Now we have a great ship and an equally incredible itinerary, which will make this trip unforgettable.  How can you go wrong with Barcelona, Cannes, Florence, Naples, Rome, Athens, Turkey, and the Greek Isles?  Talk about the ultimate in awesome ports, not to mention Europe and Asia, plus the coast of Africa off the port bow!  This trip is gonna rock!  Now we only have to pay for it...

Well, as one might rightly conclude, getting from Northern Idaho to Barcelona is not so simple unless you have a genie in your closet.  And I'm fresh out of genies.  Remember, we had to move our third child into the closet after that kidney donation?  Kidding!  Bad joke.  Not true!  We never actually had her in the closet, it's more like a bonus room in the attic.

Well, we began setting money aside for our airline tickets, as that was almost as much as our cruise tickets.  Sarah spent countless hours planning and comparing, and she finally found what seemed to offer the best choice for our family of four.  And the tickets were only about 1200.00 each.  Not too bad for 18 hours of flying, right?  I mean, that's less than a hundred dollars an hour.  We knew once we bought those tickets, we were committed, and I mean totally committed, bottom dollar, sink or swim, ride 'em cowboy, Oregon or bust! Committed.  We fully intended on making this trip.  And the longer we waited to buy airline tickets, the more expensive it was going to be.  So, we pulled the trigger.  We were on our way!  The trip was actually going to happen!

And then it happened.  Of course, you saw it coming.  I mean, after all, who builds this much suspense if nothing is going to happen, right?  Well, I'm certain most of you will recognize the following word: sequestration.

I don't normally discuss my work, but at that time I was a federal employee when President Obama began talking about shutting down the government in his battle with the Republican's over his non-existing budget.  I can still hear the words the President spoke when he said, "The American people need to experience pain..." We got notice that I was going to be furloughed just a few weeks after we bought the airline tickets.  Tickets, by the way, that have to be used within one year of purchase, or they are forfeited.  Initially, I was told that I would be furloughed for up to 25 days, which ultimately would result in about 40% drop in my income.  That's a pretty tough hit, no matter what your income is, and I was about to find out just how tough it was going to be.  We notified our family that there was no way we could afford the cruise with my pay cut so severely, and we pulled out of the trip.  We decided we were just going to lose the money for the flights.  There was no way around it.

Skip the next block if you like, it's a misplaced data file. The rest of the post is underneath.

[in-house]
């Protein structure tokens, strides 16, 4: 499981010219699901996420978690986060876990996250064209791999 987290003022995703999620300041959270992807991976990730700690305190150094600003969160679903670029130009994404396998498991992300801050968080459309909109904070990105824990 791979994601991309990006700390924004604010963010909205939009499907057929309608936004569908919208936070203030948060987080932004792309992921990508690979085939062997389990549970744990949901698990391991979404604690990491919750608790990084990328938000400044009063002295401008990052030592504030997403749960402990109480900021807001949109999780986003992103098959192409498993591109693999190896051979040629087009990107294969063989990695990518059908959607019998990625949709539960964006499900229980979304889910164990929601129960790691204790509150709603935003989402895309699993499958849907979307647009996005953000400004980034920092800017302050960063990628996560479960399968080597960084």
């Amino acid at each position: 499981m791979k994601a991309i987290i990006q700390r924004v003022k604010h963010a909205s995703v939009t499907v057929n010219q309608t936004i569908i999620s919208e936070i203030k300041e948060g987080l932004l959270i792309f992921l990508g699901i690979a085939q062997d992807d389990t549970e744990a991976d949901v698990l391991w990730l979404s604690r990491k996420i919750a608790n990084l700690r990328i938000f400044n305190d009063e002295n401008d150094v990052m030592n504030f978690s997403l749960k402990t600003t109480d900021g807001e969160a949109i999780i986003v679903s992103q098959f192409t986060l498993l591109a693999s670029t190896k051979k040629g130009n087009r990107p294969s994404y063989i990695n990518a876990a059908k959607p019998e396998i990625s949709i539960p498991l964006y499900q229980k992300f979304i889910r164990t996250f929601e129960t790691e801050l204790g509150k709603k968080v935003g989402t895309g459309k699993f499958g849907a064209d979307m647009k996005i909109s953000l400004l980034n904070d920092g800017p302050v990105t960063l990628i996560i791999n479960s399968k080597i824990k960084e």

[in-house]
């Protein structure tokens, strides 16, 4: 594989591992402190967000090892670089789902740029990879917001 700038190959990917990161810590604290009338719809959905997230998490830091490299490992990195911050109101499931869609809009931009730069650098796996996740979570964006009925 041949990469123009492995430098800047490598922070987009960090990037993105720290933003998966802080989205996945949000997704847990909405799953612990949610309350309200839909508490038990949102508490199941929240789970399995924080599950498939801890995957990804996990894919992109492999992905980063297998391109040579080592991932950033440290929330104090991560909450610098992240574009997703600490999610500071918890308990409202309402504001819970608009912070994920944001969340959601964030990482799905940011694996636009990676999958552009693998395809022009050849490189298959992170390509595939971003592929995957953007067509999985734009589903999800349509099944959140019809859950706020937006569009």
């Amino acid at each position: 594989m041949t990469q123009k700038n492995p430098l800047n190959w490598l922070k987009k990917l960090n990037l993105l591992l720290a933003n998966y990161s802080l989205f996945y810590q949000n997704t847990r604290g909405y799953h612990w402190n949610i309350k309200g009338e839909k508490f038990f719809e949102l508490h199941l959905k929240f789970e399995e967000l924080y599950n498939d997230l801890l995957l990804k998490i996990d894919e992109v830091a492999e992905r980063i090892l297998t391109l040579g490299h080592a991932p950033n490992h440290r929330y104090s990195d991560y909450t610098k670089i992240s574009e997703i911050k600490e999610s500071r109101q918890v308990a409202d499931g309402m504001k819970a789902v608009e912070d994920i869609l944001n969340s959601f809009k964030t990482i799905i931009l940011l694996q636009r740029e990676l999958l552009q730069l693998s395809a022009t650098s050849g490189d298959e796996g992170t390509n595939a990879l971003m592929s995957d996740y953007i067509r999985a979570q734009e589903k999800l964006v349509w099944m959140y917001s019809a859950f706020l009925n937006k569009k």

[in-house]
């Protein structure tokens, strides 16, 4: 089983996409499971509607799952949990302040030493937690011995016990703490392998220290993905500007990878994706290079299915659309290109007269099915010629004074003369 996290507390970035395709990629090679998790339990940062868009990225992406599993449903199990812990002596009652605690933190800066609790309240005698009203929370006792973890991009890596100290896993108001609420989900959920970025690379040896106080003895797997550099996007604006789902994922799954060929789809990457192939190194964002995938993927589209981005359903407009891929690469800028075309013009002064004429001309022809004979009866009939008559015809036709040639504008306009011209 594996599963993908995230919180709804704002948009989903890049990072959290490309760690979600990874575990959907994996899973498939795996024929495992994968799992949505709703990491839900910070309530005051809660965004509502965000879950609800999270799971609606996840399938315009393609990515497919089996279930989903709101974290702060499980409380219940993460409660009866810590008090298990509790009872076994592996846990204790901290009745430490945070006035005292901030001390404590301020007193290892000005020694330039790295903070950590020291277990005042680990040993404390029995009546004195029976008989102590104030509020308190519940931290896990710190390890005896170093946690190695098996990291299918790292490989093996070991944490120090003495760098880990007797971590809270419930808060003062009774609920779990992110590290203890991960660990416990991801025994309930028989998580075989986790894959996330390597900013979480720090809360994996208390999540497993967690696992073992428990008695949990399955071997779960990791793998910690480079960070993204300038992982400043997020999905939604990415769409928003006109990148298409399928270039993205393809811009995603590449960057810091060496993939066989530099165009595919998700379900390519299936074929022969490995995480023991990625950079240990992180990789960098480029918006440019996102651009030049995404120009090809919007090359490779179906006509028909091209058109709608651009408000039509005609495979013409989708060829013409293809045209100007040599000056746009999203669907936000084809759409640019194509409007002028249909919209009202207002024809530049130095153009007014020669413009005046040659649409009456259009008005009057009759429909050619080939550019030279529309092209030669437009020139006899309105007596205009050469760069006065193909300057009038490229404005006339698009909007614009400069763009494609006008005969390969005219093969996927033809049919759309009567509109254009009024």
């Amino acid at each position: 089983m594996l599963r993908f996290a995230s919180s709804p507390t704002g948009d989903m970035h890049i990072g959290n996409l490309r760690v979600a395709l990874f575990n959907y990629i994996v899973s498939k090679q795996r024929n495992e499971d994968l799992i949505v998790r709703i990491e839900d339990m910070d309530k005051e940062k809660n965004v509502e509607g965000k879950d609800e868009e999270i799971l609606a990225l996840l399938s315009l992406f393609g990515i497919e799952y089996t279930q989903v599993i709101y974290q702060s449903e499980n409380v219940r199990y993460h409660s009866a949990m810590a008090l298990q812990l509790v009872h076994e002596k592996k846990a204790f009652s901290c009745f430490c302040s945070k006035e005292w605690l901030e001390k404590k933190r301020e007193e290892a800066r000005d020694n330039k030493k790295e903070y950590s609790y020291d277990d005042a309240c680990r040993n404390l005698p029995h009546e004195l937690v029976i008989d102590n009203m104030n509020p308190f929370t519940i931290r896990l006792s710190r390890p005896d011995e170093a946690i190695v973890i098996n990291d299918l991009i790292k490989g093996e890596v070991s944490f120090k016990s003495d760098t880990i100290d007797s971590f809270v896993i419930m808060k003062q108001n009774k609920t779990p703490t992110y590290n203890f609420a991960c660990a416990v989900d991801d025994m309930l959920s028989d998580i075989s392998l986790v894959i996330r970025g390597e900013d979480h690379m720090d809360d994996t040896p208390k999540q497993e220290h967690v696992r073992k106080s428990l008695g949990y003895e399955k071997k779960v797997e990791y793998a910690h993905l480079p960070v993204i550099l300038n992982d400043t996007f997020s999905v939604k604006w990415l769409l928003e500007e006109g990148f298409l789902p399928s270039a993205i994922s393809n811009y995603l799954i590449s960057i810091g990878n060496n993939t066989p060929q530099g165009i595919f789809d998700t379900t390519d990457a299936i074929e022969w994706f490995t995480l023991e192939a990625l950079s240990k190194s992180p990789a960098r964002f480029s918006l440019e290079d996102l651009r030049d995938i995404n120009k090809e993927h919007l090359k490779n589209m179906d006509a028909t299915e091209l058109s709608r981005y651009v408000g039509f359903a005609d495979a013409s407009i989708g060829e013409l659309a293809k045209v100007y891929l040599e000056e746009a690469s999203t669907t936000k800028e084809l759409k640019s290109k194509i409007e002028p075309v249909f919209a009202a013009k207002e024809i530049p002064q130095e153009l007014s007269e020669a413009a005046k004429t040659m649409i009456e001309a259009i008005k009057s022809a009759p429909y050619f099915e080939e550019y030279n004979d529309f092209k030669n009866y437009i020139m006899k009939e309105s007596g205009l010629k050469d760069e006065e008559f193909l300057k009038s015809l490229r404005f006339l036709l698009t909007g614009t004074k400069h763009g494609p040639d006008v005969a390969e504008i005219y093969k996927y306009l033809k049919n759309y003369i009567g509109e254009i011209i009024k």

It was so sad to tell the kids that we were cancelling the trip, and it really hit home when Sarah stopped researching because she couldn't bring herself to make plans for a trip that was not going to happen.  We had already paid for a few tours, and we, after planning each port call carefully, even generously extended our tours to the family in order to bring the price down.  And now we were pulling out, which was going to leave everyone else in a lurch.

Well, the American conservatives began to make phone calls and write letters to Congress, and my pay was reinstated -- almost.  I still suffered a 5% income loss, but that was multitudes better than the 40% I was about to lose.  So, our trip was back on! 

The next set back occurred three and a half weeks before the trip.  I was visiting a friend of mine who was remodeling her house.  She removed the banisters from around her staircase, leaving the staircase well wide open, like a black hole.  I was taking the nickel tour at her behest and, while inspecting her crown molding, I stepped backward into that stairwell.  And when I say backwards, I mean I took the Nestea plunge.  My friend described it as one of those falls you take when at a team/confidence building conference where you fall backwards and your buddies are supposed to catch you.  But in my instance, there was no one, just empty space and a wooden staircase waiting for me.  I fell 12 feet backwards and the first thing that hit was my head, and then my back slammed into the stairs, and then I slid down to the bottom, my head hitting every step on the way.